Empale transitive verb [ Prefix em- (L. in ) + pale : confer Old French empalir .] To make pale. [ Obsolete]

No bloodless malady empales their face.
G. Fletcher.

Empale transitive verb [ imperfect & past participle Empaled ; present participle & verbal noun Empaling .] [ Old French empaler to palisade, pierce, French empaler to punish by empalement; prefix em- (L. in ) + Old French & French pal a pale, stake. See Pale a stake, and confer Impale .] [ Written also impale .]
1. To fence or fortify with stakes; to surround with a line of stakes for defense; to impale.

All that dwell near enemies empale villages, to save themselves from surprise.
Sir W. Raleigh.

2. To inclose; to surround. See Impale .

3. To put to death by thrusting a sharpened stake through the body.

4. (Her.) Same as Impale .

Empalement noun [ Confer French empalement , from empaler . See Empale .] [ Written also impalement .]
1. A fencing, inclosing, or fortifying with stakes.

2. A putting to death by thrusting a sharpened stake through the body.

3. (Her.) Same as Impalement .

Empanel noun [ Prefix em- (L. in ) + panel .] (Law) A list of jurors; a panel. [ Obsolete] Cowell.

Empanel transitive verb See Impanel .

Empanoplied adjective [ Prefix em- + panoply .] Completely armed; panoplied. Tennyson.

Emparadise transitive verb Same as Imparadise .

Empark transitive verb [ Prefix em- + park : confer Old French emparchier , emparkier . Confer Impark .] To make a park of; to inclose, as with a fence; to impark. [ Obsolete]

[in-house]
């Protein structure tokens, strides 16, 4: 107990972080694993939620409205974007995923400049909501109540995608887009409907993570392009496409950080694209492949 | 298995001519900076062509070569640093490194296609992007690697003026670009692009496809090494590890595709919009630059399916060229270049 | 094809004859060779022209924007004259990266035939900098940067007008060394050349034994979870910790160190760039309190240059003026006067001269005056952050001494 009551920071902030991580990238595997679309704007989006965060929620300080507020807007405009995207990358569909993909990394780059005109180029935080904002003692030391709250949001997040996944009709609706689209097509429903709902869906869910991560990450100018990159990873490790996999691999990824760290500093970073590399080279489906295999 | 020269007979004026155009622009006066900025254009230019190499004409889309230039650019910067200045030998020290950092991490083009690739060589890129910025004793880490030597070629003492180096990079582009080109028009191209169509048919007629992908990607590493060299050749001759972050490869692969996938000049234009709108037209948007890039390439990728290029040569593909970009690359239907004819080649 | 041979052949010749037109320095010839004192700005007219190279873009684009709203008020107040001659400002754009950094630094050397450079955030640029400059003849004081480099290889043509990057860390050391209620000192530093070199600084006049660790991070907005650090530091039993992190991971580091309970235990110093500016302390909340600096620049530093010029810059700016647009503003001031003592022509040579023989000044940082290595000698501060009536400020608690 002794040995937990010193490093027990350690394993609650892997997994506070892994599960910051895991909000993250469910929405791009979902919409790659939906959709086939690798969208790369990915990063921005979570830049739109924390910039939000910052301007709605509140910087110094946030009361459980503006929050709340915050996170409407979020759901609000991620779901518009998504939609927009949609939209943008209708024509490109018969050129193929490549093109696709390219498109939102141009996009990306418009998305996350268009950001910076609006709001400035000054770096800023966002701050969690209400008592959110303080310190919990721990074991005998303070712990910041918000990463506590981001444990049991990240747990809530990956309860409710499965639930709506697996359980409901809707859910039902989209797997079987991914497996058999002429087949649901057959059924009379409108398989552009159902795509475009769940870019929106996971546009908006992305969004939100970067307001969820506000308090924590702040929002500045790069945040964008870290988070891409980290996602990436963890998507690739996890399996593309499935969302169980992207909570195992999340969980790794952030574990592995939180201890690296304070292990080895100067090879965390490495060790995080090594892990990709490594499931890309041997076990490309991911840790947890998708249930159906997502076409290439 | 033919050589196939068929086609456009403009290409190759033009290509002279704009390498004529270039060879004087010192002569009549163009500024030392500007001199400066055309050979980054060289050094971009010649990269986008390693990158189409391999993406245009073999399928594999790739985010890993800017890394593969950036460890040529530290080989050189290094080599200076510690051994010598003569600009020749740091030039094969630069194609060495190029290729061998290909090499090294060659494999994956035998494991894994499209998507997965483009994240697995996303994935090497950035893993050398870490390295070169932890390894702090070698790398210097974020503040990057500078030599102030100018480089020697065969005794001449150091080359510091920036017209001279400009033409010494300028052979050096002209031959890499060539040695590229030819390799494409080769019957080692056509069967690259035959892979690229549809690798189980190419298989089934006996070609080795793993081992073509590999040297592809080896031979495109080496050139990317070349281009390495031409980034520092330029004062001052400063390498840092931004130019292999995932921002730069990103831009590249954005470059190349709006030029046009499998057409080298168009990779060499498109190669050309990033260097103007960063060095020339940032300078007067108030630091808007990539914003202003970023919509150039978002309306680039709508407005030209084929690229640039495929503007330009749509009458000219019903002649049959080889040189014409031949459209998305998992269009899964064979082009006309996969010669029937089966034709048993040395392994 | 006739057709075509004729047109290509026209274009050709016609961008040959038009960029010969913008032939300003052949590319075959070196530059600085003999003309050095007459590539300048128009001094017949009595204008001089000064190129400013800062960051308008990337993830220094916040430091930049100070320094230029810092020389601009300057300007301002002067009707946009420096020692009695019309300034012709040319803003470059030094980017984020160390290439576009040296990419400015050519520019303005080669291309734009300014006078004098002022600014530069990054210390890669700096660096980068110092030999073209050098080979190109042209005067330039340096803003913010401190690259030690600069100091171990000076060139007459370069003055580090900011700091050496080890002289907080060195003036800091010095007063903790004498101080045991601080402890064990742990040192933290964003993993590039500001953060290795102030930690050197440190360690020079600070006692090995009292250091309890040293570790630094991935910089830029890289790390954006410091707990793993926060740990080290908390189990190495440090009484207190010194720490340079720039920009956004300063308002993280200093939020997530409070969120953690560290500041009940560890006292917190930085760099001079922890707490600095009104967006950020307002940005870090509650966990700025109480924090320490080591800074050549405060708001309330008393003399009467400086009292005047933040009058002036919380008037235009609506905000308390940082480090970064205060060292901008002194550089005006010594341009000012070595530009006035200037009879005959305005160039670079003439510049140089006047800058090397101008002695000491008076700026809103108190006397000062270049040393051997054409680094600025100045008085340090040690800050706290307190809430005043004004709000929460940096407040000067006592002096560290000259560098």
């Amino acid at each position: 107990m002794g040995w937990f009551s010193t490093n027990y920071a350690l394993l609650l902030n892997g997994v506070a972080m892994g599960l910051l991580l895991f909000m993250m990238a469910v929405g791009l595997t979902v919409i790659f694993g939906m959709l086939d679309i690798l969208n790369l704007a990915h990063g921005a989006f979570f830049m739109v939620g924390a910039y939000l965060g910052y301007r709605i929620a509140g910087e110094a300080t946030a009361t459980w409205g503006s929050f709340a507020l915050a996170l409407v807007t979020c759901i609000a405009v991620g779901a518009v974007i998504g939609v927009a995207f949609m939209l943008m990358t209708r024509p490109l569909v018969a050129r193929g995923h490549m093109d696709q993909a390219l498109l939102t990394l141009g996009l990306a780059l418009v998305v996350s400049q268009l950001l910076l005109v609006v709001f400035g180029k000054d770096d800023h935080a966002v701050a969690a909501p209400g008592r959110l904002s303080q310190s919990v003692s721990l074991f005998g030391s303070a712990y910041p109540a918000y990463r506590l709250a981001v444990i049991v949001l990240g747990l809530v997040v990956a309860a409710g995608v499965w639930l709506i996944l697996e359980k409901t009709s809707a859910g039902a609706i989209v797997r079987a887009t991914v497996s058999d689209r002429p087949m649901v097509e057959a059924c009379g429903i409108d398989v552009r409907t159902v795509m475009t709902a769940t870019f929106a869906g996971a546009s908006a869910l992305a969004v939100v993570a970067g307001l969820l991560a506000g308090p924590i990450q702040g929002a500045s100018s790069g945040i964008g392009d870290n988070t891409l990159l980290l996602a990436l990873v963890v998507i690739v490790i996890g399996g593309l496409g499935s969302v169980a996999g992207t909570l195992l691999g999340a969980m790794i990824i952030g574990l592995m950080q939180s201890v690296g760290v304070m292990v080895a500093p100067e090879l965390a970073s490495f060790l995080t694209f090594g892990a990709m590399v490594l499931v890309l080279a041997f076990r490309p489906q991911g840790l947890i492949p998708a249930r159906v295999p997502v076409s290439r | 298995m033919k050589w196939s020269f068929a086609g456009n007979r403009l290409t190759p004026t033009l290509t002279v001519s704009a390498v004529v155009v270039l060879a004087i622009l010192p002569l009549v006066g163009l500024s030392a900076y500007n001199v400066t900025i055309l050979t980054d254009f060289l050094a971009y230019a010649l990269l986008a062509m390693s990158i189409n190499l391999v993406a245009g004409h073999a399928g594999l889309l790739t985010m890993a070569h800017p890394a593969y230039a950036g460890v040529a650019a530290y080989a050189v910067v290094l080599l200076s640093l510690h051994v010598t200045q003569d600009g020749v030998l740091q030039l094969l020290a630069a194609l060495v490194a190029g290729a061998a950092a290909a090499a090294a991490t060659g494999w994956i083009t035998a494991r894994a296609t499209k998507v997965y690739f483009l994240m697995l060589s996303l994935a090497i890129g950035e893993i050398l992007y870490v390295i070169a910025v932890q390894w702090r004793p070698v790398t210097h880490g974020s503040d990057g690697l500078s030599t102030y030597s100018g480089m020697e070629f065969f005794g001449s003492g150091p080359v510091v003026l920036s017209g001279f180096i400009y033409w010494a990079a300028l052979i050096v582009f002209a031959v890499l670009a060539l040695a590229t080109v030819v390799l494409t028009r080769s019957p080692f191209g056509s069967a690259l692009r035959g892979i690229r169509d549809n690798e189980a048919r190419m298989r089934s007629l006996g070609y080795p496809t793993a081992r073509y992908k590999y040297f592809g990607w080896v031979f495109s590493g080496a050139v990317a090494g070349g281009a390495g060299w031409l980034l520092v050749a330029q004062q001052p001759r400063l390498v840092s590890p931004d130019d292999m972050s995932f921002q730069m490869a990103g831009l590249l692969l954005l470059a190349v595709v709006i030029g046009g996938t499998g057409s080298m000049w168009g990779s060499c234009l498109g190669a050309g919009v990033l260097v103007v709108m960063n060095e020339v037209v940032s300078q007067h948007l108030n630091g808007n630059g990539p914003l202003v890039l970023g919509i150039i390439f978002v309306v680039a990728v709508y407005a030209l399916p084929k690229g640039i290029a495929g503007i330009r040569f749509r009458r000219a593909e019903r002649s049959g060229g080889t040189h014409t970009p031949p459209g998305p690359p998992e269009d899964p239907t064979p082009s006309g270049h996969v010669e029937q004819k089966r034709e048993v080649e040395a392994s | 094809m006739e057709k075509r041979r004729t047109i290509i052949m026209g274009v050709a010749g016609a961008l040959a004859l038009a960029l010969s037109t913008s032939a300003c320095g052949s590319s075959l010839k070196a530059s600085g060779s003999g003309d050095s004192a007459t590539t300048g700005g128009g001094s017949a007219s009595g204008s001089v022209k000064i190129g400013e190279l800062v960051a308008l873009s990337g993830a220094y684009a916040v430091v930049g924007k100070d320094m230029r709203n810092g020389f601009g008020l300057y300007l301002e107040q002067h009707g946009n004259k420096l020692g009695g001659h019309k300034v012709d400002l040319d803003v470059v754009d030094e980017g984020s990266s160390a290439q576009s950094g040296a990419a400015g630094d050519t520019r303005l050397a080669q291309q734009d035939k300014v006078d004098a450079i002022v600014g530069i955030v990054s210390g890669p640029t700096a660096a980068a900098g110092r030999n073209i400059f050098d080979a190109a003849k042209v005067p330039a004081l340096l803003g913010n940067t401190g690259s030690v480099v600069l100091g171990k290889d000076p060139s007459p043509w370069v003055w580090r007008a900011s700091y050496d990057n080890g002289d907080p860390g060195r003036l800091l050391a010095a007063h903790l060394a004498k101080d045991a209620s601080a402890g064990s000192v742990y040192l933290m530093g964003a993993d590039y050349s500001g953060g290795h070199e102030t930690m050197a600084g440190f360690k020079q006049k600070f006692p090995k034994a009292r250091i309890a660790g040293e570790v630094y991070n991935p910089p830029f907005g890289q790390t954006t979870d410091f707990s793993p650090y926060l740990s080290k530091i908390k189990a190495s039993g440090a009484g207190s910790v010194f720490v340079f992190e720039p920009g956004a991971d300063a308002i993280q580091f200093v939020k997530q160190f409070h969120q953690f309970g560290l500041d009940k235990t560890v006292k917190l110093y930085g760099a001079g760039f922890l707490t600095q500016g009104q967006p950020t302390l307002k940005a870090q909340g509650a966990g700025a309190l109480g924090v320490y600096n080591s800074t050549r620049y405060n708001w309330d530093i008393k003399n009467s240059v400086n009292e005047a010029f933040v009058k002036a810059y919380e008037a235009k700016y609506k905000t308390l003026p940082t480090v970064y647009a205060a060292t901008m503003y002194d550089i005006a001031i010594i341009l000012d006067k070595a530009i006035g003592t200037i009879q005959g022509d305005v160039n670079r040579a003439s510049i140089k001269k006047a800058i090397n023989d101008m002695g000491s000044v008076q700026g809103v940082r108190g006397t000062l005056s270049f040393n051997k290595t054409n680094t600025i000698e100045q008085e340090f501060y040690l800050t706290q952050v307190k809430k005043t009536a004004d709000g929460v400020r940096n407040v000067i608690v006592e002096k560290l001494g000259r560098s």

Emparlance noun Parley; imparlance. [ Obsolete] Spenser.

Empasm noun [ French empasme , from Greek ... to sprinkle in or on; ... in + ... to sprinkle.] A perfumed powder sprinkled upon the body to mask the odor of sweat.

Empassion transitive verb To move with passion; to affect strongly. See Impassion . [ Obsolete]

Those sights empassion me full near.
Spenser.

Empassionate adjective Strongly affected. [ Obsolete]

The Briton Prince was sore empassionate .
Spenser.

Empawn transitive verb [ Prefix em- + pawn . Confer Impawn .] To put in pawn; to pledge; to impawn.

To sell, empawn , and alienate the estates.
Milman.

Empeach transitive verb To hinder. See Impeach . [ Obsolete] Spenser.

Empearl transitive verb [ Prefix em- + pearl . Confer Impearl .] To form like pearls; to decorate with, or as with, pearls; to impearl.

Empeople transitive verb To form into a people or community; to inhabit; to people. [ Obsolete]